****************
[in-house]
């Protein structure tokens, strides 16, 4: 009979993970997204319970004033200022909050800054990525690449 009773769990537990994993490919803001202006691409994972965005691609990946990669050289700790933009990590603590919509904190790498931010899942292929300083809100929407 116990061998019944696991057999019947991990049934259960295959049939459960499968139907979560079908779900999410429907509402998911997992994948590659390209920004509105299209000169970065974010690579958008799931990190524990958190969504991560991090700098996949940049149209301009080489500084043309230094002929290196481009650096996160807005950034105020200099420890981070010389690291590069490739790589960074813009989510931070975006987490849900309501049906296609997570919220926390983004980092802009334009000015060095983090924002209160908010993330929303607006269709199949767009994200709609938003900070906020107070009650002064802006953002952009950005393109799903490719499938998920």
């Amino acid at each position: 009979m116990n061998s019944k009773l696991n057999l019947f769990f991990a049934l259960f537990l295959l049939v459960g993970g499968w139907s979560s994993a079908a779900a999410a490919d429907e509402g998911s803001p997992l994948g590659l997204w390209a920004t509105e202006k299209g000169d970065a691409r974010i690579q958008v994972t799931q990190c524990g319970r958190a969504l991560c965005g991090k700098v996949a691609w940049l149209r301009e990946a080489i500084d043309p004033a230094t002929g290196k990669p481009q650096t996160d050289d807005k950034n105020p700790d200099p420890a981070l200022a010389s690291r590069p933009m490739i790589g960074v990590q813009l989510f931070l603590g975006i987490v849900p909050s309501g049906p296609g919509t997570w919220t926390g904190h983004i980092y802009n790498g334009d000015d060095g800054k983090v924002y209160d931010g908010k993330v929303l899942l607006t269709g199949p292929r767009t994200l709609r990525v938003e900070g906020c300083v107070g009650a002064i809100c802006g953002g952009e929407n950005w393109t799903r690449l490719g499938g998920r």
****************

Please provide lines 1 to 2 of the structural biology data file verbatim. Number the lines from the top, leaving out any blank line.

[in-house]
């Protein structure tokens, strides 16, 4: 009979993970997204319970004033200022909050800054990525690449 009773769990537990994993490919803001202006691409994972965005691609990946990669050289700790933009990590603590919509904190790498931010899942292929300083809100929407 116990061998019944696991057999019947991990049934259960295959049939459960499968139907979560079908779900999410429907509402998911997992994948590659390209920004509105299209000169970065974010690579958008799931990190524990958190969504991560991090700098996949940049149209301009080489500084043309230094002929290196481009650096996160807005950034105020200099420890981070010389690291590069490739790589960074813009989510931070975006987490849900309501049906296609997570919220926390983004980092802009334009000015060095983090924002209160908010993330929303607006269709199949767009994200709609938003900070906020107070009650002064802006953002952009950005393109799903490719499938998920």